A good ghostwriter is easily going to cost you $20K or more. If you want to work with a bestselling writer, you’re going to be spending at least $50K, and it isn’t uncommon for these writers to cost six figures.

Working with a book coach, on the other hand, will save you a lot of money. You can hire a bestselling book coach for as little as $20K, and a less-experienced coach or editor will often be willing to work with you for less than $10K. Budgets might be part of the equation, but the answer to this question will ultimately depend on your publishing goals and what matters most to you. 

  • How much time do you have to spend on the book?

Compared to working with a book coach or an editor, hiring a ghostwriter will save you a ton of time. Even with professional guidance, you might find yourself spending hundreds of hours writing your own content.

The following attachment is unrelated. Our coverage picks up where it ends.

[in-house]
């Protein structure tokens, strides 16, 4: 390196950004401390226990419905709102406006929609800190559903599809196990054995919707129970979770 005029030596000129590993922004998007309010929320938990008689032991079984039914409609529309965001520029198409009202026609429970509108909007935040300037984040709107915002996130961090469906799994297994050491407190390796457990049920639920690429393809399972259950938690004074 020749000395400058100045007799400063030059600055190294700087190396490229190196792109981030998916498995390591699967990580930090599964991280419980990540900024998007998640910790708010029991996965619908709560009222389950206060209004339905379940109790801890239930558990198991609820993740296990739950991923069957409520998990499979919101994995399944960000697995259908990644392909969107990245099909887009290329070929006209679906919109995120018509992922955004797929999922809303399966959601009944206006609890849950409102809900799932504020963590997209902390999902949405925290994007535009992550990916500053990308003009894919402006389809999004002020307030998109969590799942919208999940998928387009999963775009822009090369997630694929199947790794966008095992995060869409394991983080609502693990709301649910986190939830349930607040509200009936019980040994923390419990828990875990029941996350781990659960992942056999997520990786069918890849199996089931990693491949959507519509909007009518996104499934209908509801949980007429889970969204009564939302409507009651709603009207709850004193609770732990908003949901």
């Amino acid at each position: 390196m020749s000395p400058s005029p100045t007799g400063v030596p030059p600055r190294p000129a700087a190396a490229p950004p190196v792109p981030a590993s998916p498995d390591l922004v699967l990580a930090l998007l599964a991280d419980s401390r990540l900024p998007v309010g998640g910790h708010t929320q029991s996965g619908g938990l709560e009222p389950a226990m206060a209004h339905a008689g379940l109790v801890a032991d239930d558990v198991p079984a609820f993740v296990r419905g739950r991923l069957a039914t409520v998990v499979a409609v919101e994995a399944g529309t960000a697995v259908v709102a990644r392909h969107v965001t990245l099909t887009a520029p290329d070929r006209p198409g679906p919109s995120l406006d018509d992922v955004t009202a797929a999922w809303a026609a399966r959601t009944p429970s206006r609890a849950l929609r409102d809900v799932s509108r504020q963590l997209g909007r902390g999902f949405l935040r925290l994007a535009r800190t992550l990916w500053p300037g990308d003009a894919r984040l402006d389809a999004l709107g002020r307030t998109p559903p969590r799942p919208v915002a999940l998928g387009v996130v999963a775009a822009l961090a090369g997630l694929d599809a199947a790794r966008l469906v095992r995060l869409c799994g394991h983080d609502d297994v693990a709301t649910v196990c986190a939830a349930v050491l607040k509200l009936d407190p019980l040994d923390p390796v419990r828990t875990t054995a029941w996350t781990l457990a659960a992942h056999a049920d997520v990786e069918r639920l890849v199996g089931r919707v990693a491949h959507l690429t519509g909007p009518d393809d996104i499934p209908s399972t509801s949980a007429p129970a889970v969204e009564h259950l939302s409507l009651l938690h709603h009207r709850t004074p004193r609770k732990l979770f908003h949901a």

But perhaps that’s important to you. Perhaps you want to experience the process of putting your words on the page—which can be incredibly rewarding but takes time. 

If you don’t have that kind of time to invest in the writing process, no problem: You can still author and publish an amazing book, but you’re going to need a ghostwriter to make sure it happens. 

  • Are you a good writer?

Most important of all, though, you need to be honest about your writing abilities. If you aren’t a good writer, even a book coach isn’t going to help much. More than likely, you’ll end up with a product that can’t be fixed with a simple edit and needs to be entirely rewritten—and if your book needs to be entirely rewritten, you should expect to pay ghostwriting costs.